Rural Missouri - February 2018 - 36
Science is a way of life for Juanita Peaslee
Juanita Peaslee has been teaching for the Crest Ridge R-VII School District for nearly six decades. The 84-year-old science teacher keeps science fun by continuing to be a curious student herself.
by Heather Berry | firstname.lastname@example.org
While studying the spider, Juanita discovered a new species of tiny wasp
that was devoring her spider eggs. Her college professor, and entomologist,
could identify the family but not the genus or species. So he sent an example
uanita Peaslee doesn't get squeamish about much. She has a real human
to a friend with the Department of Agriculture in Washington, D.C., who then
skeleton she calls "Indiana Bones" hanging in a closet, as well as an
sent it on to an entomologist in Great Britain.
insect collection including more than 2,000 specimens.
"I didn't get to name it or get credit for identifying it, but my name's on a
What else would you expect from someone who's taught science class
paper somewhere in science. That's enough for me."
for 55 years?
Lucky for her, she and her spouse didn't have arachnophobia, as the next
"I better add a disclaimer that I don't love snakes, but I endure them,"
several years involved raising spiders from eggs to adults, as well as not mindJuanita says. "If there's a snake loose around here, I'm
ing those that got loose in the house.
the one who usually gets called to catch it. But I can't
"My husband was very supportive," says Juanita. "Since he was an artist,
bend as quickly as I used to, so I just brush them into a
he even drew any images I needed for my paper."
trash can and take them outside."
Juanita is a science instructor at Crest Ridge High School
The teacher's afﬁnity for spiders continued to grow after completing
her paper - a fondness which is evident to everyone who spends any
in Centerview. The 84 year old began her career there in 1964
time in Juanita's classroom. Spiders, both real and fake, large and
teaching sixth through eighth grades, then later moved to the
small, can be found intermingled among the hundreds of science
10th through 12th grade classes she currently instructs.
books, boxed insects and other projects in her teaching lab.
"My husband was from Boston, so after we married, I taught
"Science doesn't have to be boring," she says, smiling. "I'm curious
one year there before we decided to come back to Missouri,"
by nature, so I just take that curiousity into the classroom with me."
says the West Central Electric Cooperative member. "He was an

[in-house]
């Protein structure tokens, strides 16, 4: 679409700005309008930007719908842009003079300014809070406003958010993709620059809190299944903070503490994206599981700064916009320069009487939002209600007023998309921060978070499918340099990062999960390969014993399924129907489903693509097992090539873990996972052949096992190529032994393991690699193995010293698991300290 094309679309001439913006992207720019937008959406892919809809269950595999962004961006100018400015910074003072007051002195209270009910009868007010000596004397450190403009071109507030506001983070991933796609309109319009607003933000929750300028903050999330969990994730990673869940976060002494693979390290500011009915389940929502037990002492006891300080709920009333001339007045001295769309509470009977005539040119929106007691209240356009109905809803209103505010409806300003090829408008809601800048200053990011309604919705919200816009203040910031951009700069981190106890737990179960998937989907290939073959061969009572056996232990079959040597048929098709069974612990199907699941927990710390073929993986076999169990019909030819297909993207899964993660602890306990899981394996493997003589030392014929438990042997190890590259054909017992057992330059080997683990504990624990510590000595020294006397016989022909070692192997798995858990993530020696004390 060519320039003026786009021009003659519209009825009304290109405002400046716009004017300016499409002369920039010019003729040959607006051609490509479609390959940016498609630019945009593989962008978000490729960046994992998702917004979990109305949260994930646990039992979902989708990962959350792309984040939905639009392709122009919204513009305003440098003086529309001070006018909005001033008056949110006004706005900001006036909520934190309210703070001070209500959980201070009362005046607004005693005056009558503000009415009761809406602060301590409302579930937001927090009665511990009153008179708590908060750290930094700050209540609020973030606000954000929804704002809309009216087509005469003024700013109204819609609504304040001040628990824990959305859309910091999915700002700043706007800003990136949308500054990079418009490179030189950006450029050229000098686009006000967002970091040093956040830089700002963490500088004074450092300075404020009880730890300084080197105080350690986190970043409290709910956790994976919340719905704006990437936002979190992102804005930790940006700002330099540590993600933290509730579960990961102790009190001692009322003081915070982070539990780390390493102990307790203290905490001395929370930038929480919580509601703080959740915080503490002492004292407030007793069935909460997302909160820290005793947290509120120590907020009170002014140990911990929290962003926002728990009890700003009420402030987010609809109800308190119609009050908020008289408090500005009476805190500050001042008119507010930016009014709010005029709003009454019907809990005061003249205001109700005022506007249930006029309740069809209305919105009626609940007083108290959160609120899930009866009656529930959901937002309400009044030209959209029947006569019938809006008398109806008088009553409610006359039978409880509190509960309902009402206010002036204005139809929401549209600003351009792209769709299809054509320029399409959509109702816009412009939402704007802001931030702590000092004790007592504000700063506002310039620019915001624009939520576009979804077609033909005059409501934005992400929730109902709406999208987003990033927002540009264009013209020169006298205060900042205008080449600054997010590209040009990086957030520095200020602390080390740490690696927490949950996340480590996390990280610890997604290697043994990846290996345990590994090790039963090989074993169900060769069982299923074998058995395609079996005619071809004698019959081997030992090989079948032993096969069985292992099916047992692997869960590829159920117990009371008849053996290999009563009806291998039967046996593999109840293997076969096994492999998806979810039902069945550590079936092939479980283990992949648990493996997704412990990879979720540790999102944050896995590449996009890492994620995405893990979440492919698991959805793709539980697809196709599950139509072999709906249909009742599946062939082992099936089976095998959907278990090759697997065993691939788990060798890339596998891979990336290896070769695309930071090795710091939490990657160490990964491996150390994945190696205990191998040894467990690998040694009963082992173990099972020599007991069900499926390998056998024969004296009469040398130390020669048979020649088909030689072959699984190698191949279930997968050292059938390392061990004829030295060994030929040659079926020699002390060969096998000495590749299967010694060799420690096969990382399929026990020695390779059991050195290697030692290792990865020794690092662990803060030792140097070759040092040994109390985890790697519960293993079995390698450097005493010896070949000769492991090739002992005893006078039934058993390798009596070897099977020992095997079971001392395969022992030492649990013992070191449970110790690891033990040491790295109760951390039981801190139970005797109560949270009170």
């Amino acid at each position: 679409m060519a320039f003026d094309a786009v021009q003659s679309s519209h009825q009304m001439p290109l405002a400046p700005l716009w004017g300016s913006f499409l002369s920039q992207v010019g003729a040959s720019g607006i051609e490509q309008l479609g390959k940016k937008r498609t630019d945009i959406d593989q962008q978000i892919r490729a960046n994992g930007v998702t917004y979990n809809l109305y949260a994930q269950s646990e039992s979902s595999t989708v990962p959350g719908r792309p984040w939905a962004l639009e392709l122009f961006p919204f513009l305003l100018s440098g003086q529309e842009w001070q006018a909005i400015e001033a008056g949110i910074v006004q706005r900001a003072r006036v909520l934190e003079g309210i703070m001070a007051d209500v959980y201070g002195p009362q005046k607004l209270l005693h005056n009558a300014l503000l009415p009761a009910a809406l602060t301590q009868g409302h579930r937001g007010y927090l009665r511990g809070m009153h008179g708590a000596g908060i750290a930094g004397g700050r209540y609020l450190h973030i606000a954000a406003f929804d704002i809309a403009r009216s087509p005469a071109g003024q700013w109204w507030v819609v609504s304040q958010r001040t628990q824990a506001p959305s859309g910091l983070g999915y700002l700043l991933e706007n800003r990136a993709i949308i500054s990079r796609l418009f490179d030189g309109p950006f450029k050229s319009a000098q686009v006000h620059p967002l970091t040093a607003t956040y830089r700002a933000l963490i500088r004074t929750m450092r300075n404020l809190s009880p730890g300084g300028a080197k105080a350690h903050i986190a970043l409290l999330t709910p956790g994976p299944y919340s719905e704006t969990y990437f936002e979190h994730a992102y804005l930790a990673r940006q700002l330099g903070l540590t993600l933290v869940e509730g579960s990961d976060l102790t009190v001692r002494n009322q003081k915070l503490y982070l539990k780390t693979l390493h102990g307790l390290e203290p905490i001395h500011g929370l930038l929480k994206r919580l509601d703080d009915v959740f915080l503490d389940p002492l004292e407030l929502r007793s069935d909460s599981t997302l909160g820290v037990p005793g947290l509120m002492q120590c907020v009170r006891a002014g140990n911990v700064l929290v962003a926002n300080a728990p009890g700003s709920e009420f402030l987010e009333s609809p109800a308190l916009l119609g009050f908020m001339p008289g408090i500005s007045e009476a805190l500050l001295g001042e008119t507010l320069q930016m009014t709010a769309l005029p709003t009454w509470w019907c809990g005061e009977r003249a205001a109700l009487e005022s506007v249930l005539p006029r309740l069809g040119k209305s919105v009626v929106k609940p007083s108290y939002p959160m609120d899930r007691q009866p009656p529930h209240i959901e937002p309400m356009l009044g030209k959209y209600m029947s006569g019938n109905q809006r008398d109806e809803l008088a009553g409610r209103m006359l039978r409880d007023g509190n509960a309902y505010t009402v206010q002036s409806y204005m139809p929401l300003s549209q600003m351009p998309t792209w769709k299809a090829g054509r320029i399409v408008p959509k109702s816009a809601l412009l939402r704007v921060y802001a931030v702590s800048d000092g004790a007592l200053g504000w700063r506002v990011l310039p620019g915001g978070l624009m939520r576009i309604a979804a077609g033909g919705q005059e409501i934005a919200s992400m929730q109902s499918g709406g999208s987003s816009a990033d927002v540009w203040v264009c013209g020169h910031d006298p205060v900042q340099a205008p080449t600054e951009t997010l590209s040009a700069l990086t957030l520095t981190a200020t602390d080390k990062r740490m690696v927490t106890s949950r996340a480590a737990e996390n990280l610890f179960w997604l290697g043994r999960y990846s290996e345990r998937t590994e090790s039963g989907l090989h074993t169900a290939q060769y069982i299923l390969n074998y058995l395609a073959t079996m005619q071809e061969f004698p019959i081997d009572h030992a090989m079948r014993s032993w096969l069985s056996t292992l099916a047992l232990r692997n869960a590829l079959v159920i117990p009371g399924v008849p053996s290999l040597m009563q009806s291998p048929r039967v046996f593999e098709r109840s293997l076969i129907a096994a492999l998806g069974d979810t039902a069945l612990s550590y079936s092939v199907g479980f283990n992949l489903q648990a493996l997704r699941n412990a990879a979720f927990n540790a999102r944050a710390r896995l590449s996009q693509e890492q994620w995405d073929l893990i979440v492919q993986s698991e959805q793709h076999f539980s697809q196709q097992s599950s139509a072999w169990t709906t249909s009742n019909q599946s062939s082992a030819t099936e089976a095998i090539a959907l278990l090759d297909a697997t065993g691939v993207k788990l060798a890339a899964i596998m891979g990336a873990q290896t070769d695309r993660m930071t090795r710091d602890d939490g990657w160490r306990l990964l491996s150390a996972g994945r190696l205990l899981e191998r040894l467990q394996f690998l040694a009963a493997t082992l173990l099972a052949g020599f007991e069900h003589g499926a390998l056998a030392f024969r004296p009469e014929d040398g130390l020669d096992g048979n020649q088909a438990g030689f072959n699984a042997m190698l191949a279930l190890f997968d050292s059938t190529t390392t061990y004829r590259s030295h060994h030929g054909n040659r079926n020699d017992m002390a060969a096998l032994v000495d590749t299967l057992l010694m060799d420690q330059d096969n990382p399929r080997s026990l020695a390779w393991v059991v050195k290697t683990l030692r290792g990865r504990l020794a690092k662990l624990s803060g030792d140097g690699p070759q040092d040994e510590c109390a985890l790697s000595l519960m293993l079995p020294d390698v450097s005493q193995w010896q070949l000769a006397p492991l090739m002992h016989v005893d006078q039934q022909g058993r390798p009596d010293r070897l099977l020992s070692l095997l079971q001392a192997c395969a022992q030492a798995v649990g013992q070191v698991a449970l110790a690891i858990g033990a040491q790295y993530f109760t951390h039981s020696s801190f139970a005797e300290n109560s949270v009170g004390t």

artist for Hallmark and I began teaching for the Centerview district."
In her more than ﬁve decades of teaching, Juanita says she's been
blessed to be part of a great group of teachers.
Juanita says she and her brothers attended a one-room schoolhouse not
"I'm just one of many people who've inﬂuenced some wonderful students
far from where she now teaches. When she graduated from high school in
1951 she didn't want to stay home and start a family right away like many along the way," she says. "Many have gone on to be teachers, doctors, lawyers,
engineers and a lot of good ol' moms and dads.
other girls chose to do then.
"You never know who you're going to teach," she continues. "One former
"Maybe I was a little rebellious," Juanita reﬂects, "but I wanted to go to colstudent is a B-2 pilot and another works at NASA. Another young lady got
lege. But going to college back then pretty much meant being a teacher, nurse
accepted to Yale on a full-ride scholarship and then on to Harvard for her
or secretary for a woman."
The headstrong young woman attended Central Missouri State University postdoctorate."
For students considering teaching as a career, Juanita offers this advice:
in Warrensburg where she received her teaching degree and later, a master's
"Don't expect to get rich, you have to put up with some nonsense and you have
in biology. Juanita also now teaches dual credit science classes via interactive
to love what you do or otherwise it's just a job."
television to college students from several other districts.
"I move slower these days, but I still love what I do," she says, "I just plan
When it came time for Juanita to choose a thesis topic, her professor handto teach until I no longer can."
ed her a list of ideas to consider - one of those being spiders.
Juanita pauses, then bends down and picks up what looks like a piece of
"I just kept coming back to spiders because I loved anything do with
nature," she says. "I literally knew nothing about spiders. Back then, I proba"Oh, it's just a beetle leg," she says, placing it into a box. "They glue back
bly thought they were insects like everyone else seems to think."
on, no problem."
Juanita soon found herself crawling around caves and dark, dank basements to ﬁnd captivating spiders to study. "I found an interesting little web
You may contact Mrs. Peaslee via email at email@example.com or by mail
builder that was different than the average garden spider," the teacher recalls.
at Crest Ridge High School, Attn: Juanita Peaslee, 92 NW 58 Highway, Center"Its name has been changed several times, but it's called Uloborus octonarius
view, MO 64019.
and I found them in an elevator in Warrensburg."
RURAL MISSOURI | FEBRUARY 2018
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